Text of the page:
The J sub-series has been a hit with consumers who want a compact, no-frills interchangeable lens camera with a smart design. But at a $499.95 kit price, the new Nikon 1 S1 provides practically the same thing for $100 less. Is Nikon's own S1 the J3's biggest competitor?
The J3 is still svelte in size, but the lack of a grip is troublesome.
Just like previous Nikon J-series models. the J3 has a smooth plastic exterior without much grip to speak of. Its small, pocketable body has just a few manual controls and a single rear control dial. The J3's design is practically identical to the J1 and J2's, though Nikon has moved the mode dial to the top plate of the camera, freeing up room for your thumb on the back. It's still not the easiest camera to hold, though its stylish looks give it a wide appeal and won't scare off those stepping up from compact cameras.
While Nikon has positioned the new V2 to appeal to more advanced photographers, the J- and S-series cameras are designed for those who don't necessarily need advanced controls right at their fingertips. That isn't to say that the J3 is lacking in overall control or ability, however. The J3 features a full suite of aperture-priority, shutter-priority, program auto, and manual shooting modes. The camera is also capable of a maximum shutter speed of 1/16000th of a second, 400 and 1200fps high-speed video recording, and 1080/60i video with simultaneous image capture.
On the inside, the J3 features an upgraded 14-megapixel CX-format CMOS image sensor with hybrid autofocus. The camera also has the new EXPEED 3A image processor, which should be slightly faster than the processor found on first-generation Nikon 1 cameras. While we haven't seen much of an improvement here at CES, we're keen to get the camera back into our labs for a full comparison.
Nikon puts its new processor to good use in the J3.
Like all Nikon 1-series cameras, the Nikon 1 J3 features some rather incredible speed-centric features. The J3 offers 15 frames per second continuous shooting with autofocus, thanks to its hybrid contrast/phase detection autofocus. With focus locked at the first shot, the J3 can even record up to 60 full-resolution frames in a single second. That processing power also shows up when recording video, which now tops out at 1080/60i with the ability to capture full-resolution still images simultaneously.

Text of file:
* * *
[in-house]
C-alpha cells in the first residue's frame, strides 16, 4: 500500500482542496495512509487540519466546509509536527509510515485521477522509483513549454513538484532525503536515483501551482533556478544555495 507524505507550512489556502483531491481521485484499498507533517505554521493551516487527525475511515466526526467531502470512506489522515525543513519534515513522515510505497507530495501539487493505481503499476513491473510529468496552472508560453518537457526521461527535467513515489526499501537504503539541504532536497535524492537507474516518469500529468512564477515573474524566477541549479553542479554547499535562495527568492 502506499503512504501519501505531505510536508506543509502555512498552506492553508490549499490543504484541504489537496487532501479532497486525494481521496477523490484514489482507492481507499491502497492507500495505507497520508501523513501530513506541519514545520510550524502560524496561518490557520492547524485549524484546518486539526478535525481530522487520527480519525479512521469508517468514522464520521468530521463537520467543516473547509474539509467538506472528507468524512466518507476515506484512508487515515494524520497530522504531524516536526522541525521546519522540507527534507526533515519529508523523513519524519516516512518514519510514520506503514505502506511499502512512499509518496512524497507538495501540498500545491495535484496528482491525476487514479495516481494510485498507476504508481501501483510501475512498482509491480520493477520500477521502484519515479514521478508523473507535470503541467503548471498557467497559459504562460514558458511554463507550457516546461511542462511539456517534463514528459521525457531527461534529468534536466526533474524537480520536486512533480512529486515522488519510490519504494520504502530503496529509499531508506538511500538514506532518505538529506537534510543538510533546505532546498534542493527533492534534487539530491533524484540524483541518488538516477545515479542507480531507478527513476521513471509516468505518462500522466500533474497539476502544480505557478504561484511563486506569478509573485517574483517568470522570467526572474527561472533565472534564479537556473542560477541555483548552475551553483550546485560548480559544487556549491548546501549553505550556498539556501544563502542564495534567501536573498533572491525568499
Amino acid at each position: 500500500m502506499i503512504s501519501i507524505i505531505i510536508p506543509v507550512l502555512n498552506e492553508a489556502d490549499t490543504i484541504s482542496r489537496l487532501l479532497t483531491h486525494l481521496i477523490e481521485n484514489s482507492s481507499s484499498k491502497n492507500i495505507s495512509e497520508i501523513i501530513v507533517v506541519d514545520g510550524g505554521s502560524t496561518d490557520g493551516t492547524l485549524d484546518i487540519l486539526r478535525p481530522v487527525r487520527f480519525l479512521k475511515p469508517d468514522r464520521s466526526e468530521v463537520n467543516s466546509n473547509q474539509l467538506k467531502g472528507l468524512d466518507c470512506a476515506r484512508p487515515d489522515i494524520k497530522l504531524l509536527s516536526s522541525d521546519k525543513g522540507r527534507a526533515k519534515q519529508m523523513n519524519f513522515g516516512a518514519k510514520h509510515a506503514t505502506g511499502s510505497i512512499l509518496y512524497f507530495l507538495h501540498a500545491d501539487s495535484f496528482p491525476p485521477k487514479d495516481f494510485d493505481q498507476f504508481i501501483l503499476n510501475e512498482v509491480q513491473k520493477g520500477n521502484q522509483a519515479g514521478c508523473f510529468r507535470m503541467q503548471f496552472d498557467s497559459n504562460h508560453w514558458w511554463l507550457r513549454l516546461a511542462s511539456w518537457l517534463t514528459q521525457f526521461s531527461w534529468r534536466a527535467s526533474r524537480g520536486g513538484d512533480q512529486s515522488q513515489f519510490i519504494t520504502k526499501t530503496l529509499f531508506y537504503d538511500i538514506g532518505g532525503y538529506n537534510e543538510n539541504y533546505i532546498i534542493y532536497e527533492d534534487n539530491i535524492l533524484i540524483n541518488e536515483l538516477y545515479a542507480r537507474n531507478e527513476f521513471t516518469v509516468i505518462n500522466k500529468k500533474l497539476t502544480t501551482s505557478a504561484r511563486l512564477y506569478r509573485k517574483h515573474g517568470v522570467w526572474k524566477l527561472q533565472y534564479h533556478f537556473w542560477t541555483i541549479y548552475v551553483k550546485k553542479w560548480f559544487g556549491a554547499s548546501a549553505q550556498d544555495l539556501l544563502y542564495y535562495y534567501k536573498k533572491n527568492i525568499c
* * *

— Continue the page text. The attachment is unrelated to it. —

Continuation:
Nikon's put that speed to good use, with the J3 now sharing the innovative "Slow View" function. With this activated, holding the shutter button down halfway will cause the camera to capture the scene in front of you, playing it back at 5x slow motion. This loops continuously, letting you press the shutter button the rest of the way down to take the frame you want. When you can just capture 60 full res frames per second normally it's not the most crucial feature, but it's a fun way to get the shot you want without having to sift through dozens of shots later.
While we're continuously impressed by the speed features of the Nikon 1 series, the J3 has to cope with a new obstacle to its success: Nikon's own S1 model. In terms of hardware design the S1 has a lower resolution LCD (461k-dot compared to the J3's 921k-dot display) and lacks a physical mode dial, but otherwise is practically identical. On the inside the two cameras share the same image processor, though the S1 uses an older 10-megapixel CX format sensor.
The J3's new sensor and low price add up to another compelling entry-level option for Nikon shooters.
Almost by default, the J3 has been positioned as the mid-range model in Nikon's mirrorless camera line. While the J3 does feature some small upgrades over the J1 and J2, the debut of the Nikon 1 S1—with a $499.95 kit price and a very similar feature set—is certainly going to give entry-level buyers pause.
At a $599.95 kit price the J3 is certainly not overpriced, but on paper it doesn't provide many compelling reasons to pass over the S1. The big question mark, of course, will be the new 14-megapixel CX CMOS image sensor. The S1 uses an older 10-megapixel sensor, so the J3 may provide improved image quality. If the improvement is marginal, then it will be a tough sell to convince users that it's worth an extra $100 for a mode dial and a higher resolution screen.
That's a question we're going to have to address at a later date, once we have production samples in our labs for full testing. In the meantime you can consider us intrigued about Nikon's latest mirrorless cameras. The combination of speed and size has always been compelling, but at new, lower price points the entry-level Nikon 1 cameras provide a great deal of value for your dollar.
Meet the tester
TJ is the Executive Editor of Reviewed.com. He is a Massachusetts native and has covered electronics, cameras, TVs, smartphones, parenting, and more for Reviewed. He is from the self-styled "Cranberry Capitol of the World," which is, in fact, a real thing.
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